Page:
How to Bring the Sciences into Democracy
This is much more than a reworking of politics. It is a sketch of a resolution of the perennial questions of what we know and what exists Latourcan be infuriating. But he is never boring. Politics of Nature must be difficult because it challenges assumptions that are built into our languages, such as the hallowed distinction between facts and values It is worth readingtwice. -- Mike Holderness * New Scientist * Politics of Nature constitutes a major contribution to contemporary thought and discourse I anticipate that it will increase recognition that we can make our institutions and policies more responsive to our concerns by taking a deliberative, critical approach to the metaphysical foundations of our attitudes toward nature, science and politics. -- Yaron Ezrahi * American Scientist * Despite all our concern, our pressure groups, non-governmental organisations and ministers for the environment, [Latour] maintains that political ecology is paralysed by established categories of thought. Only a radical rethink will enable us to grasp the import of ecology and launch a new approach to the maintenance of a tolerable life Through all his work on science, technology and society, Latour has developed a style of writing that is an unusual and often startling combination of remarkably acute observation and analysis of science in action (to quote an earlier title), of metaphorical flights and rhetorical flourishes, of aperus, of exhortations to relinquish familiar concepts, categories and meanings and of what, as a non-philosopher, I take to be breathtaking philosophical presumption [An] often intriguing and occasionally infuriating book. -- Jon Turney * Times Higher Education Supplement * Politics of Nature: How to Bring the Sciences into Democracy by French author Bruno Latour, brings a fascinating and bold new twist to contemporary discussions about the nature of nature. Latour proposes a radical shift in current conceptions of political ecology, arguing that mainstream environmental movements are doomed to fail so long as they envision political ecology as inextricably tied to the protection and management of nature through political methodologies and policies Latour does not reject the sciences, only hegemonic science. His book is a warning of sorts, that in our rush to separate human from nonhuman, interests from nature, and politics from ecology, we have jeopardized the foundation of democracy: informed public deliberation about the common good. Nature is not to be conquered, controlled, or even protected. Rather, our conceptions of natural fact and reality must be re-examined in order or make room for other members of the political-ecological collective. Scholars in environmental studies will find this book useful While Latours project is far-reaching and admittedly idealistic, it raises interesting questions and seeks to engender public deliberation about ecological issues, including how the environmental movement should proceed in the coming critical decades. Rhetorical scholars interested in linguistic representations of nature, the discursive construction of reality and culture, and the interplay of the technical and public spheres also will find this book useful. It is well-written, extensively researched, positive in tone, and enjoyable to read. -- Matthew G. Gerber * Argumentation and Advocacy * Latours politics is procedural and fluid, not driven by a desire to establish domains. If for no other reason than this, Politics of Nature is important for environmental philosophy. Environmentalism is in crisis partly because of its unexamined attachment to a declensionist narrative about humans and nonhumans. Philosophers too often fall into this trap as well. As we struggle with the question, What is to be done, many of us expand this question to include the phrase in a world at the tipping point of environmental disaster? We could do worse than a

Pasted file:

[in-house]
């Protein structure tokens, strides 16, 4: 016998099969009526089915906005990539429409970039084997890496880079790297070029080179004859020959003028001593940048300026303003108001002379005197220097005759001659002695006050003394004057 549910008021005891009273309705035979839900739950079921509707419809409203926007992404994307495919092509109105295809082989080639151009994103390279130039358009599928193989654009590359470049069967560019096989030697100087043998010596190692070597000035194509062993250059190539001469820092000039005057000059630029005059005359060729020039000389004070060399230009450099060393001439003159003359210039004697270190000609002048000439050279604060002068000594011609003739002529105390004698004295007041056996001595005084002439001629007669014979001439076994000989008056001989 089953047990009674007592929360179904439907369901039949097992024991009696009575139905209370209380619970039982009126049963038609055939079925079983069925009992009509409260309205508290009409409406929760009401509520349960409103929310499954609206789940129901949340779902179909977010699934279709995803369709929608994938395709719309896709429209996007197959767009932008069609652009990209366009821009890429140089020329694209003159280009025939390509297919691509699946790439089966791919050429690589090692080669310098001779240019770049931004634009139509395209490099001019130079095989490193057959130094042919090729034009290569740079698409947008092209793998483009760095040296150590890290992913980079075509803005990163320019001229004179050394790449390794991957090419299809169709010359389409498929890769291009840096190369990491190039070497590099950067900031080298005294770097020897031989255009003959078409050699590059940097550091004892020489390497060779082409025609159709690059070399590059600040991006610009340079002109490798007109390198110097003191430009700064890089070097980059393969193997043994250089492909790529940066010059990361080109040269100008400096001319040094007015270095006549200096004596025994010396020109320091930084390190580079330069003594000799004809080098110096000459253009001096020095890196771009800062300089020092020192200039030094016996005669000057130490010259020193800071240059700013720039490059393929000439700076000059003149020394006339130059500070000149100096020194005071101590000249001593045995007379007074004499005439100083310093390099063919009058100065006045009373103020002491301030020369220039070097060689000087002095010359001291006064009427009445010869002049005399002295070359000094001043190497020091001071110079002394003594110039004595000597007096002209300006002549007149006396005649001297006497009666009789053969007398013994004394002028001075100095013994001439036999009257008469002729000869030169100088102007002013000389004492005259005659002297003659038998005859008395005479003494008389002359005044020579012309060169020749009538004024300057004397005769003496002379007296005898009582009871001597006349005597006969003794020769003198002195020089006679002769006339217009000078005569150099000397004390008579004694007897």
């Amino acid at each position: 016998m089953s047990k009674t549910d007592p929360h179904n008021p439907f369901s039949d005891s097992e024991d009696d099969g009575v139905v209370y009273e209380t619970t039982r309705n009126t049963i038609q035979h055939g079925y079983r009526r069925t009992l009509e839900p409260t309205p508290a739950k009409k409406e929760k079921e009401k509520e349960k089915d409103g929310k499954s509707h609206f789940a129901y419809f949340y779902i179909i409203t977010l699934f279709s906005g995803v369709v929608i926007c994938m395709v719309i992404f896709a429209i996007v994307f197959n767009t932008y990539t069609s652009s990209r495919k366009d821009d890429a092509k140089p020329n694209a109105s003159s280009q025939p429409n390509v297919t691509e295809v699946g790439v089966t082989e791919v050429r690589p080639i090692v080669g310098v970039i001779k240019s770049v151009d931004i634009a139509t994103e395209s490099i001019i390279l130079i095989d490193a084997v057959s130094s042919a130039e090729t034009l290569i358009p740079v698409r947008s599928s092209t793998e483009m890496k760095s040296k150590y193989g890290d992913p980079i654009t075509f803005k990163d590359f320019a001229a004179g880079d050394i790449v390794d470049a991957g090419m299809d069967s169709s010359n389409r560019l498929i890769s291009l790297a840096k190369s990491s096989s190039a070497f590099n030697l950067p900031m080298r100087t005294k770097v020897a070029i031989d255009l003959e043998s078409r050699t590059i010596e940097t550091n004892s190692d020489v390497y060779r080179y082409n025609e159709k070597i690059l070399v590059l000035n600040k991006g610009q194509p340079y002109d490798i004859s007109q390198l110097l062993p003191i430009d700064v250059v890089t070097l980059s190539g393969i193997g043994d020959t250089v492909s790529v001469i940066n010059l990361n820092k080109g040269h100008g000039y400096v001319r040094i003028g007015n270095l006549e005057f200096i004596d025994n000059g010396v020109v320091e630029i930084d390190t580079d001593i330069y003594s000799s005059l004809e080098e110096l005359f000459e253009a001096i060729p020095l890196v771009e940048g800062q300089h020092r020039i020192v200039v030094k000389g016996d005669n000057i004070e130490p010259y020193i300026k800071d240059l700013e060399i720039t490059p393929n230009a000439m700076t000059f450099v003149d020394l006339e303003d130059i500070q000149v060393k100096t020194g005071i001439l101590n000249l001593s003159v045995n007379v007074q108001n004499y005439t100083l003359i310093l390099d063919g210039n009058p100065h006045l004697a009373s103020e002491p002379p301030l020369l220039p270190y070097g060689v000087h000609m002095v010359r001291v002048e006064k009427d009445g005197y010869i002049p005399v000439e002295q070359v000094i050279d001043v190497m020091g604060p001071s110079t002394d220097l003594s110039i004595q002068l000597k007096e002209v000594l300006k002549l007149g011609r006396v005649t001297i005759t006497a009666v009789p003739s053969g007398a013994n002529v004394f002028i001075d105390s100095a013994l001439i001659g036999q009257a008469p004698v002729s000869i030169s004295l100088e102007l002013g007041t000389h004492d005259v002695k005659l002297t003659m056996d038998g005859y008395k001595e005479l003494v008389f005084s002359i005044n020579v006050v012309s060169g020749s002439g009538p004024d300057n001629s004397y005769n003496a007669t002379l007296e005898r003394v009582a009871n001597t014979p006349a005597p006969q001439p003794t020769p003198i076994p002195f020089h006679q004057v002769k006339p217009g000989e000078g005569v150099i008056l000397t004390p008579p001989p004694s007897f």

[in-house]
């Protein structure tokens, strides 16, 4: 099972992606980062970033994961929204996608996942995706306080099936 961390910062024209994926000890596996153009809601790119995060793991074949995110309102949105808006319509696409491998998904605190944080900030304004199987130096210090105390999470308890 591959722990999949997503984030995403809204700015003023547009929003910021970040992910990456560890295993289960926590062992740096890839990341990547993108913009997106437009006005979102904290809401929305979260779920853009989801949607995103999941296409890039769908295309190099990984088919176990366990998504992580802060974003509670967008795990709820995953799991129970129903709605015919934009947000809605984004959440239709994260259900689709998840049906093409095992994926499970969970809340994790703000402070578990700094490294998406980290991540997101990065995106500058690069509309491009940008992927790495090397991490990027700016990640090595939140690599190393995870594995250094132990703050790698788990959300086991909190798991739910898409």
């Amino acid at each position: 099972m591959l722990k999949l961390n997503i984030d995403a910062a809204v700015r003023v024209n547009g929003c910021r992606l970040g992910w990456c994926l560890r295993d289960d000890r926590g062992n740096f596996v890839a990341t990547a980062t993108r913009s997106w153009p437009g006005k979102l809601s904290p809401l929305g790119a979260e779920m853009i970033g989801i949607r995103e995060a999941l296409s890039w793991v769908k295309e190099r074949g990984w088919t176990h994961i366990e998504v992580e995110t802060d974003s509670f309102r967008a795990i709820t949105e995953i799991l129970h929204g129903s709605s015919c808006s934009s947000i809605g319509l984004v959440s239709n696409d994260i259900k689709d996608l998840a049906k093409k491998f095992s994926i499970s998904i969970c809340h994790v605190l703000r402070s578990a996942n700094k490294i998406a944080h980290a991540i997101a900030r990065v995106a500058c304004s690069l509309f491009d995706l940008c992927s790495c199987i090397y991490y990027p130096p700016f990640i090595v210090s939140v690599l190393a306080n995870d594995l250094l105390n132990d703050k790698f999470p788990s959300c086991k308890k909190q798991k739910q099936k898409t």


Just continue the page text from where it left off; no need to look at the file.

Bruno Latour was Professor Emeritus at Sciences Po Paris. He was the 2021 Kyoto Prize Laureate in Arts and Philosophy and was awarded the 2013 Holberg International Memorial Prize.
Introduction: What Is to Be Done with Political Ecology? 1. Why Political Ecology Has to Let Go of Nature First, Get Out of the Cave Ecological Crisis or Crisis of Objectivity? The End of Nature The Pitfall of "Social Representations" of Nature The Fragile Aid of Comparative Anthropology What Successor for the Bicameral Collective? 2. How to Bring the Collective Together Difficulties in Convoking the Collective First Division: Learning to Be Circumspect with Spokespersons Second Division: Associations of Humans and Nonhumans Third Division between Humans and Nonhumans: Reality and Recalcitrance A More or Less Articulated Collective The Return to Civil Peace 3. A New Separation of Powers Some Disadvantages of the Concepts of Fact and Value The Power to Take into Account and the Power to Put in Order The Collective's Two Powers of Representation Verifying That the Essential Guarantees Have Been Maintained A New Exteriority 4. Skills for the Collective The Third Nature and the Quarrel between the Two "Eco" Sciences Contribution of the Professions to the Procedures of the Houses The Work of the Houses The Common Dwelling, the Oikos 5. Exploring Common Worlds Time's Two Arrows The Learning Curve The Third Power and the Question of the State The Exercise of Diplomacy War and Peace for the Sciences Conclusion: What Is to Be Done? Political Ecology! Summary of the Argument (for Readers in a Hurry...) Glossary Notes Bibliography Index